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Mommy Brain Drain: It's Never Too Late To Restart Your Career

21/04/2015 8:07 AM IST | Updated 15/07/2016 8:25 AM IST
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In May 2013, I found myself on a beach with a toddler and an infant in tow, attending yet another wedding. My older son was 3 ½ years old then and the younger one was all of six months. They were both down with colds, cranky and behaving like anything but the model children I had planned to raise. My reaction didn't help. I was blowing the entire situation out of proportion because I viewed their behaviour as the end result of the last three years of my life. It was then that I realised that I was placing the burden of my lofty ambitions on the little shoulders of my children. I realised that it was about time I got back to being the person I used to be: it was time to restart my career.

I am the first-born to my parents which meant they always pushed me to excel in everything I pursued. True to their expectations, I stood second in Maharashtra in the 10th grade I.C.S.E. exams, graduated with honours from the Wharton School at the University of Pennsylvania, and decided to bring the Advanced Placement Program to India, founding my first venture Paragon right after I graduated and becoming the College Board representative of India.

Marriage then moved me to Bangalore and resulted in the untimely closing down of Paragon. I then joined Kemwell, a leading contract manufacturer of bio/pharmaceuticals, where I became involved in Finance, Marketing and HR. Work and I remained inextricably interconnected, and I couldn't imagine a day when we could be separated.

" The second time around, motherhood seemed like a piece of cake. I realised I could do more and I wanted to do more. I realised I had become a person I didn't recognise (or like very much) anymore. I realised it was time to get back to work."

That's when my first-born came along and a baby gave birth to a mother. For the first time, I became aware of the differences between a man and a woman. Suddenly, I became the primary caretaker of this tiny precious life and I was overwhelmed. The same dedication and zeal that I had centred around my studies and work up until then, I now centred upon my baby. He became the focus of my being and I decided I wanted a sabbatical from everything else.

My sabbatical extended from months to years, during which I gave birth to my second son. Each new life changes the lives of those around him or her and suddenly, my entire perspective changed. The second time around, motherhood seemed like a piece of cake. I realised I could do more and I wanted to do more. I realised I had become a person I didn't recognise (or like very much) anymore. I realised it was time to get back to work.

woman entrepreneur

I restarted my career at Kemwell and started regaining my confidence and saw that I could hit the ground running even after the three-year career break. As my responsibilities at work increased, so did the quality of time I spent with my children, husband, family, friends. I was no longer in a brain fog, no longer needy and emotional, no longer sweating the small stuff. I became a happier and more fulfilled person, which translated into becoming a happier mother and happier wife. Additionally, my renewed passion and intention to prove myself again, helped me contribute at work with greater dedication and commitment.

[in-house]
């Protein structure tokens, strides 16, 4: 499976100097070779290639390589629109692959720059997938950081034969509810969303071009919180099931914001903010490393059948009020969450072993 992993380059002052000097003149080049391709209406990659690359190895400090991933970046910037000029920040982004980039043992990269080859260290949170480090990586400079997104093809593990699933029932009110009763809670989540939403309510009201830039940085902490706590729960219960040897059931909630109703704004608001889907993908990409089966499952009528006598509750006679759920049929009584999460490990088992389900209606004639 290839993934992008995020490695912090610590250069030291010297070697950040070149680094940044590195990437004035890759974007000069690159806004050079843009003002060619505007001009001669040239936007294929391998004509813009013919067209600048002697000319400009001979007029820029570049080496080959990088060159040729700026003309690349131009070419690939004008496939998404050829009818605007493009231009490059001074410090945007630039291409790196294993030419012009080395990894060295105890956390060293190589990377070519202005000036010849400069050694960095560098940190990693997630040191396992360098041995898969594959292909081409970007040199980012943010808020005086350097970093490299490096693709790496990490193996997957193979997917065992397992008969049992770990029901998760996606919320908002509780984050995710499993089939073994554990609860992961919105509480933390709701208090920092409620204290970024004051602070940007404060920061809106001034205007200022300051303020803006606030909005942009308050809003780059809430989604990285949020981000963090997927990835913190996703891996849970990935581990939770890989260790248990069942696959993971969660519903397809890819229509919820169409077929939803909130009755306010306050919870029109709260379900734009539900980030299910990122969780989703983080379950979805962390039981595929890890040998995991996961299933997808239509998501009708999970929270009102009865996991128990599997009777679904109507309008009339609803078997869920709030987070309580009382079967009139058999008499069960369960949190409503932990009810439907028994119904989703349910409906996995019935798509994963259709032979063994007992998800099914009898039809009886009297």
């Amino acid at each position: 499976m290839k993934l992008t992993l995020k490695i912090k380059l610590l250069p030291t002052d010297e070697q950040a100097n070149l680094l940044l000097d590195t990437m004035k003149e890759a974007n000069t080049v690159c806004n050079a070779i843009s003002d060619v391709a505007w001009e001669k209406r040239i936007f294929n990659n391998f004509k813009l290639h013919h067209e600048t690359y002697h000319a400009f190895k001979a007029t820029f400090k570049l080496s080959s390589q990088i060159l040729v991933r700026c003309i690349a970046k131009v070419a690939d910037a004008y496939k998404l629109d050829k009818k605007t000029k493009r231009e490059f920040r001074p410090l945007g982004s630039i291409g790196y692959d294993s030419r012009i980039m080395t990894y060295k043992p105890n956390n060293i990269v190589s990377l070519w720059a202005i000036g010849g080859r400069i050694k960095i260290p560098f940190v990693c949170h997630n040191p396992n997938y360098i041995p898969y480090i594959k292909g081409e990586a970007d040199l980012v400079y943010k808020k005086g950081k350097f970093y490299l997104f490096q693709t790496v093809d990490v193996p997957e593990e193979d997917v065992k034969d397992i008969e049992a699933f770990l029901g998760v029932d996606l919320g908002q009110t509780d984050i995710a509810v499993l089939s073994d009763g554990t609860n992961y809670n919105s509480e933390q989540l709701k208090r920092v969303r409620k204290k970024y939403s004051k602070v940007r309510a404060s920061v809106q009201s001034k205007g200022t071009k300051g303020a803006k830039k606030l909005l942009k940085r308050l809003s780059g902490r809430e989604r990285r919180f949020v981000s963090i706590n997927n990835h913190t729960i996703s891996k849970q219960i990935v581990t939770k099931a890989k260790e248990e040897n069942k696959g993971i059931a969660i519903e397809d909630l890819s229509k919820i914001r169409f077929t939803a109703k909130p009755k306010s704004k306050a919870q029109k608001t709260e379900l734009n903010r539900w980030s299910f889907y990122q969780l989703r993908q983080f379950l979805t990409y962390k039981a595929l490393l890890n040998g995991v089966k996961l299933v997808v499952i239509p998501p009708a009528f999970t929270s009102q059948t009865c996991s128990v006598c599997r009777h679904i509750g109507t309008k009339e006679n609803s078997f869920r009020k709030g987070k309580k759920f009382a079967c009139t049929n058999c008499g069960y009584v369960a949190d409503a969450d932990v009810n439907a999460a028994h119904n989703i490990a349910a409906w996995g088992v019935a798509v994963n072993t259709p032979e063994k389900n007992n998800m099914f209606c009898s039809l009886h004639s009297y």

"[T]here are many re-entry challenges that need to be addressed in India. These range from requiring flexibility, regaining confidence, retraining, overcoming biases and changing mindsets."

This personal journey opened my eyes to the accomplished and qualified women around me who stopped working for personal reasons such as marriage, motherhood or elderly care, and then never returned to the workforce. I started delving into the reasons behind this female brain drain and it became clear that there are many re-entry challenges that need to be addressed in India. These range from requiring flexibility, regaining confidence, retraining, overcoming biases and changing mindsets. It made me determined to enable other women to restart their careers and connect them with whatever they require to do so.

And so I founded JobsForHer on International Women's Day, March 2015.

The vision of JobsForHer is simple: to reverse the female brain drain from within the Indian workforce. We do so by connecting women who want to restart post motherhood/marriage to companies looking for such experienced female talent available at no notice period. The jobs on our portal range from full-time, part-time and work-from-home engagements to project-based assignments, and we are also working with companies to offer Returnee Programs, which are internships for women getting back to work. To make it easier, users can submit your resume or job opening for free. JobsForHer is thus founded by a woman who has restarted her career, boasts of a team of highly capable women who are also restarting their careers and together we aim to enable many more women to get back to paid work!

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